Once a trial has been instituted at the PTAB, a party seeking consideration of supplemental evidence may file a motion in accordance with the following requirements: (1) the request for the authorization to file a motion to submit supplemental information must be made within one month of the date the trial was instituted; and (2) … Continue Reading

PTAB Issues First Biotech/Pharma Post-Grant Review Final Written Decision – All Claims Survive

The first final written decision in a post-grant review of a patent arising from Art Unit 1600 issued November 14, 2016, in Altaire Pharm. Inc.. v. Paragon Bioteck, Inc., PGR2015-00011.  PGRs allow challenge based on enablement, written description, indefiniteness, and subject matter eligibility, in addition to the novelty and obviousness bases available in IPRs, permitting … Continue Reading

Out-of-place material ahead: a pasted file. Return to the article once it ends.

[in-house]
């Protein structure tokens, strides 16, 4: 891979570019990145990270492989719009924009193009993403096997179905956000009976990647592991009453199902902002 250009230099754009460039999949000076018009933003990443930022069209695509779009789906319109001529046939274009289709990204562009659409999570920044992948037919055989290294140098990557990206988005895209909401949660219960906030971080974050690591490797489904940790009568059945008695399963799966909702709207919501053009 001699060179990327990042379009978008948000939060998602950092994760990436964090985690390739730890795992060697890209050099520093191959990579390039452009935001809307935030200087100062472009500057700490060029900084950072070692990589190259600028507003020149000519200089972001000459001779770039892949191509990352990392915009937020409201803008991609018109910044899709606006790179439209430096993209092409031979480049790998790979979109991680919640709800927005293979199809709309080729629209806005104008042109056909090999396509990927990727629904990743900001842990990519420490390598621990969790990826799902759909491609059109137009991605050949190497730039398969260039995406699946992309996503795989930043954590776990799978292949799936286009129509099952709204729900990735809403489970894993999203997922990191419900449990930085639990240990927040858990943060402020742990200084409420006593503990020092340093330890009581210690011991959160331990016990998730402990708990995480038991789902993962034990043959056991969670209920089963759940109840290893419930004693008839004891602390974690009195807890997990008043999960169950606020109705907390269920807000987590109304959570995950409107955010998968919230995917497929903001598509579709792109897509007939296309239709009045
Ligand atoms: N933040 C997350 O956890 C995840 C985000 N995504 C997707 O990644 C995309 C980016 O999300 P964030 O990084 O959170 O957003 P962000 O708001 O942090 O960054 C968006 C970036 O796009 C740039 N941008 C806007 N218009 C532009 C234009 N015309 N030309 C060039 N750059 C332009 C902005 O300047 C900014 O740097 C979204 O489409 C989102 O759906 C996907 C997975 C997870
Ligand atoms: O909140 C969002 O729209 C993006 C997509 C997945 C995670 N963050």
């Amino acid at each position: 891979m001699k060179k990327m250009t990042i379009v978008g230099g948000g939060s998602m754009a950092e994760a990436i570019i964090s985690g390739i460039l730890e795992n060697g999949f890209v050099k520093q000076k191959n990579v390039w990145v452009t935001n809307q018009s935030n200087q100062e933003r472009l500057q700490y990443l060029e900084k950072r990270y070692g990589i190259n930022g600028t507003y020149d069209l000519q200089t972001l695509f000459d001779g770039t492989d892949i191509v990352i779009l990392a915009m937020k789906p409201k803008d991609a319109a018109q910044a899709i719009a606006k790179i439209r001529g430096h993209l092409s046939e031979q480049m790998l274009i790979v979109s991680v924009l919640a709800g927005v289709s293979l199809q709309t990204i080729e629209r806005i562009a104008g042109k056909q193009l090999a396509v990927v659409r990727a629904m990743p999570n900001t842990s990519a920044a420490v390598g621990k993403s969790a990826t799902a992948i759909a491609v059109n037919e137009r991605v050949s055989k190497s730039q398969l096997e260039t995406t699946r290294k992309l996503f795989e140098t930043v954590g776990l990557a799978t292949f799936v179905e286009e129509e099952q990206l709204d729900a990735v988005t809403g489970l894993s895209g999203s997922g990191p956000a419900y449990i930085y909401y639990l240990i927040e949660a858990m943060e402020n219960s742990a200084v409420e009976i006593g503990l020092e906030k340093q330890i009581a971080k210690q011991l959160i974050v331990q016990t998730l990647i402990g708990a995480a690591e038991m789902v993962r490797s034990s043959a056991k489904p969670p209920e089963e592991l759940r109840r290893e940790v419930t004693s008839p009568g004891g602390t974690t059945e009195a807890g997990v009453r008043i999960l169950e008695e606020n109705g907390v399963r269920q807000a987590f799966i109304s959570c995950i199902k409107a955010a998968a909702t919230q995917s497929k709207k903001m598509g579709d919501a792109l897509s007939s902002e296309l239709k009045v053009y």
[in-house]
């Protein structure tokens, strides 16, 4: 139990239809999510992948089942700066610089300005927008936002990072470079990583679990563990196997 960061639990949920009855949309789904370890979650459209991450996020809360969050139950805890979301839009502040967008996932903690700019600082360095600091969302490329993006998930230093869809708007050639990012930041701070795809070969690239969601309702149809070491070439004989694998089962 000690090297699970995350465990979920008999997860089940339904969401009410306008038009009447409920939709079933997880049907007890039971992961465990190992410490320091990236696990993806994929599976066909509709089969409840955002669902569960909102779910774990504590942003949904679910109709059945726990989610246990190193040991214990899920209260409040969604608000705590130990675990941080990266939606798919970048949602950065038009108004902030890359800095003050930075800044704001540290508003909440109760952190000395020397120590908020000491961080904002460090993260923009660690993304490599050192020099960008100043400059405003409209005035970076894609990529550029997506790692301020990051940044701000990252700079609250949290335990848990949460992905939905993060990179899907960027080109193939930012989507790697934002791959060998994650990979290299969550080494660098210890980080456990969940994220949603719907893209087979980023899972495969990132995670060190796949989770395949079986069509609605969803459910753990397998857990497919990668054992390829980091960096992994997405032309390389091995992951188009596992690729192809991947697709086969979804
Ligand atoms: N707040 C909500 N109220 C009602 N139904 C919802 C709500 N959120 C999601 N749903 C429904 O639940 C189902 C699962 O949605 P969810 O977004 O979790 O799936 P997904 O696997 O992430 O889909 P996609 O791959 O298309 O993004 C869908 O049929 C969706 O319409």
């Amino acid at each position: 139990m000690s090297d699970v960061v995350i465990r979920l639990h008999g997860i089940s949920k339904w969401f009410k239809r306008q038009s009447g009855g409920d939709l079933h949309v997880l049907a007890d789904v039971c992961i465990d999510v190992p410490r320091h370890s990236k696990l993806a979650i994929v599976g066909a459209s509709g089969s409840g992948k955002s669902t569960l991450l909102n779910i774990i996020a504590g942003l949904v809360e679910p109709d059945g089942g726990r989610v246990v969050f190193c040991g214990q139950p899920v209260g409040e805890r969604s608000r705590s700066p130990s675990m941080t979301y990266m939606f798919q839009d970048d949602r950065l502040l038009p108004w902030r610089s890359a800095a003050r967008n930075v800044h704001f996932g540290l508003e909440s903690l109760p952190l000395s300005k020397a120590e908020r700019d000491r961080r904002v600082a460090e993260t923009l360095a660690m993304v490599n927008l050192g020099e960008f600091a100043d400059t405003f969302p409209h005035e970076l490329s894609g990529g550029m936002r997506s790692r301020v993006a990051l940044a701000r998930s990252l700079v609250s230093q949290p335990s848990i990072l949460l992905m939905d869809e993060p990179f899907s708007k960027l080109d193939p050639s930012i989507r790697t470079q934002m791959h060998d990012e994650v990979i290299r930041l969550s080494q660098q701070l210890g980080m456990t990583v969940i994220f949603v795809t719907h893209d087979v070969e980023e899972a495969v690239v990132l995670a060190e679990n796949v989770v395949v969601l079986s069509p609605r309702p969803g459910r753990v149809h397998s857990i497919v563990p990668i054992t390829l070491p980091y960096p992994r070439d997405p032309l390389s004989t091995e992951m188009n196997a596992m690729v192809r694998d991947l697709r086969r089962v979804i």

One Fish, Two Fish, Red Fish, Enfish: Unraveling the Maze of Parallel Court/PTAB Proceedings

The saga of Enfish v. Microsoft continues.  The Enfish litigation provides a textbook example of the multi-pronged defense now common with the advent of post-grant review and the evolving law concerning unpatentable subject matter.  Many are no doubt aware of the significant Federal Circuit decision on patentable subject matter (i.e. Section 101) which this litigation … Continue Reading

Federal Circuit to take AIA Time Bar issue En Banc

An updated discussion of this issue is available here: PTAB’s Time Bar Determinations Are Reviewable by the Federal Circuit As we had predicted in a previous post, the Federal Circuit, on January 4, 2017, granted patent owner Wi-Fi One LLC’s petitions for rehearing en banc regarding the interpretation of, and interplay between, 35 U.S.C. § 314(d) … Continue Reading